Speech by US President Joe Biden said threat from North Korea would be treated with diplomacy and deterrence

Recent comments by US President Joe Biden and members of his administration show he intends to maintain a hostile policy towards North Korea that will require a corresponding response from Pyongyang, northern officials said on Sunday. -koreans.

The officials’ comments came in a series of statements released by the state-run KCNA news agency, after the White House said on Friday that US officials had completed a months-long review of North Korean policy.

In a statement, a foreign ministry spokesperson accused Washington of insulting the dignity of the country’s top leadership by criticizing the human rights situation in North Korea.

The criticism of human rights is a provocation that shows the United States “is preparing for a full confrontation” with North Korea, and will receive a response accordingly, the anonymous spokesperson said.

In a separate statement, Kwon Jong Gun, director general of the Department of US Affairs at the Department of Foreign Affairs, cited Mr. Biden’s first political speech to Congress on Wednesday, where the new president said nuclear programs in Korea North and Iran were threats. be treated with “severe diplomacy and deterrence”.

Mr Kwon said it was illogical and infringing on North Korea’s right to self-defense for the United States to characterize its defensive deterrence as a threat.

Mr. Biden’s speech was “intolerable” and “a big blunder,” Kwon said. “His statement clearly reflects his intention to continue to apply the hostile policy towards the DPRK as it had done by the United States for more than half a century,” he said, using the initials of the official name of North Korea.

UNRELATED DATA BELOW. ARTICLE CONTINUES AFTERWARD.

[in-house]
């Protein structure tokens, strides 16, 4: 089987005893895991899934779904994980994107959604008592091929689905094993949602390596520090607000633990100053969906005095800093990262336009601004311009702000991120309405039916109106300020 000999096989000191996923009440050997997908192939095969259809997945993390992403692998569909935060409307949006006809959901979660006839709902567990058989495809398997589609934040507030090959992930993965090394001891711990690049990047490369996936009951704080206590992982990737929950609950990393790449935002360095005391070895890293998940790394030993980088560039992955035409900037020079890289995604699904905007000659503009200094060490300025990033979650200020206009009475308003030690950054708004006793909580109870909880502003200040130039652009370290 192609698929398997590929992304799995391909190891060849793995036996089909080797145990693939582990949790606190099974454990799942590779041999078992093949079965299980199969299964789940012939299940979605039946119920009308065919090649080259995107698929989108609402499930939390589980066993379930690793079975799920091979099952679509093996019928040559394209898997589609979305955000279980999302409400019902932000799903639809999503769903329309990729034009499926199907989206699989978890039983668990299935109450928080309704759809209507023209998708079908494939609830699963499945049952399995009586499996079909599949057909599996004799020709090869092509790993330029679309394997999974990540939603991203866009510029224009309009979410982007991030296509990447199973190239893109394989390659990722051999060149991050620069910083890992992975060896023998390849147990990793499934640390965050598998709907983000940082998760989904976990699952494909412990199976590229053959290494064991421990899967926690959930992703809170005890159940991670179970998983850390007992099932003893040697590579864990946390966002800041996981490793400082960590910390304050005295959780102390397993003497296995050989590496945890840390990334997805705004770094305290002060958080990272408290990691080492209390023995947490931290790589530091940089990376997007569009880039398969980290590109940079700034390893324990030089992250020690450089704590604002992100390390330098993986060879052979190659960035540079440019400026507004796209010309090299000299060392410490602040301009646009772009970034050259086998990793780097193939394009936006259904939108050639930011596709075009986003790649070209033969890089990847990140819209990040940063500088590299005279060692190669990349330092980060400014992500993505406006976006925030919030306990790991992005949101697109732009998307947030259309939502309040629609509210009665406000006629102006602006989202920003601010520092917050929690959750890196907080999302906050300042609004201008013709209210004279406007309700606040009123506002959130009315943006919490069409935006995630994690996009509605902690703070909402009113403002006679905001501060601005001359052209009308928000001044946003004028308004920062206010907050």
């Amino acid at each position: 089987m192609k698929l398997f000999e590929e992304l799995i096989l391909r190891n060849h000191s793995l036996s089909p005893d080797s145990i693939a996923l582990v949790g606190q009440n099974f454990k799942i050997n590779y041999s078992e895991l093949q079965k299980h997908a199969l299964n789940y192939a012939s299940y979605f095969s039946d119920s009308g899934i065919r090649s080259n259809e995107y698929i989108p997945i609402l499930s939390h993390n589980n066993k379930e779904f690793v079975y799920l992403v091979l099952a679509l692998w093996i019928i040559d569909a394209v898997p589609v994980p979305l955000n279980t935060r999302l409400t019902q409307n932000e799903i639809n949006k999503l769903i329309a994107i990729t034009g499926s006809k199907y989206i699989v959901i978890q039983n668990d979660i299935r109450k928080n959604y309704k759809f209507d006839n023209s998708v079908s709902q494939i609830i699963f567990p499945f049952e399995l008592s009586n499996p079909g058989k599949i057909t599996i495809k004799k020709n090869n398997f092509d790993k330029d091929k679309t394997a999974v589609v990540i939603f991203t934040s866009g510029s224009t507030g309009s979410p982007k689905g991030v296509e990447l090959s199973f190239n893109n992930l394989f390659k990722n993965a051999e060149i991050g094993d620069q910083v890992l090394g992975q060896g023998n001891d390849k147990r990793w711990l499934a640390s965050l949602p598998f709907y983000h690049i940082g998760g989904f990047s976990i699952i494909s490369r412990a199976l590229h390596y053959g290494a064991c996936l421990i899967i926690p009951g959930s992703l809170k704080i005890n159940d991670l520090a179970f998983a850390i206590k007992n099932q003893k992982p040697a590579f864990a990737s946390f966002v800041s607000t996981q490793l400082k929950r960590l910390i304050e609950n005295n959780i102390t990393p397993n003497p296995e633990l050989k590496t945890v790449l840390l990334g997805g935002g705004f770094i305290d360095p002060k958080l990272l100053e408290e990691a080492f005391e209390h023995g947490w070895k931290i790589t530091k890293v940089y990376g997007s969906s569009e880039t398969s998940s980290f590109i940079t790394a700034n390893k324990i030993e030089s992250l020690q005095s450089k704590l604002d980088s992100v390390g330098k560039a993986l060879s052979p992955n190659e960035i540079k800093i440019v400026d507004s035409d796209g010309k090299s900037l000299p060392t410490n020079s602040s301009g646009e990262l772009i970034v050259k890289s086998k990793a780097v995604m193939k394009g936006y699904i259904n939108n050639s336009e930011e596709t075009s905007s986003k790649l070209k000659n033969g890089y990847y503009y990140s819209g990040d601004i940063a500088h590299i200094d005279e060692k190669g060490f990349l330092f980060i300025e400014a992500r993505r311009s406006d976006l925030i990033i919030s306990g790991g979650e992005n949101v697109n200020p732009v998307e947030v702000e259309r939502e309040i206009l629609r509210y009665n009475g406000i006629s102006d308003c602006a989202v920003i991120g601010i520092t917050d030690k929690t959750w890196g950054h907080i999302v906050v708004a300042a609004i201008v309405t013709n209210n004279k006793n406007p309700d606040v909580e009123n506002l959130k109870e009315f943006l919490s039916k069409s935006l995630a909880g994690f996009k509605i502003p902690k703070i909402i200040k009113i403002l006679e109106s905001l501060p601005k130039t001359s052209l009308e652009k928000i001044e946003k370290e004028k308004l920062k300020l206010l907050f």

‘Negative responses’

The North Korean statements appear to echo the ministry’s comments in March saying that relations with the United States would be shaped by the “principle of power for power and goodwill for goodwill,” Jenny Town said, director of the US 38 North program, which tracks North Korea.

“So for the United States to continue to focus on the threat, it will continue to focus on the negative aspects of the relationship and will elicit negative responses,” she said.

Ms Town noted that while a statement hinted at the policy review, the North Korean comment seemed more focused on the Biden administration’s discussions of threats.

Talks to persuade Pyongyang to abandon its nuclear weapons program have been stalled since a series of summits between Mr. Biden’s predecessor, President Donald Trump, and North Korean leader Kim Jong Un failed. reached an agreement.

As part of the policy review announced on Friday, Biden has opted for a new approach to pressure North Korea which will explore the use of diplomacy to break the deadlock but will not seek a large market. with Mr. Kim, the White House said.

The White House and the State Department did not immediately comment on the latest North Korean statements.

In Sunday’s statement, Kwon said the US talks on diplomacy were aimed at covering up its hostile acts and that its deterrence was only a means of posing nuclear threats to North Korea.

Now that Mr. Biden’s policy has become clear, North Korea “will be forced to push for corresponding measures, and in time the United States will find itself in a very serious situation,” he said. concluded.

In a third statement, Kim Yo Jong, a senior government official and sister of leader Kim Jong Un, sharply criticized South Korea for failing to prevent defector activists from launching anti-North Korea pamphlets.

A group of activists in South Korea said on Friday it had launched balloons in North Korea carrying dollar bills and leaflets denouncing the Pyongyang government, defying a recently imposed law banning such releases after complaints from the North .

“We regard the maneuvers committed by human waste in the south as a serious provocation against our state and we will examine the corresponding measures,” Kim Yo Jong said.

Last year, North Korea blew up an inter-Korean liaison office in Kaesong, North Korea, after Kim Yo Jong led a campaign to criticize the leaflet’s launch.

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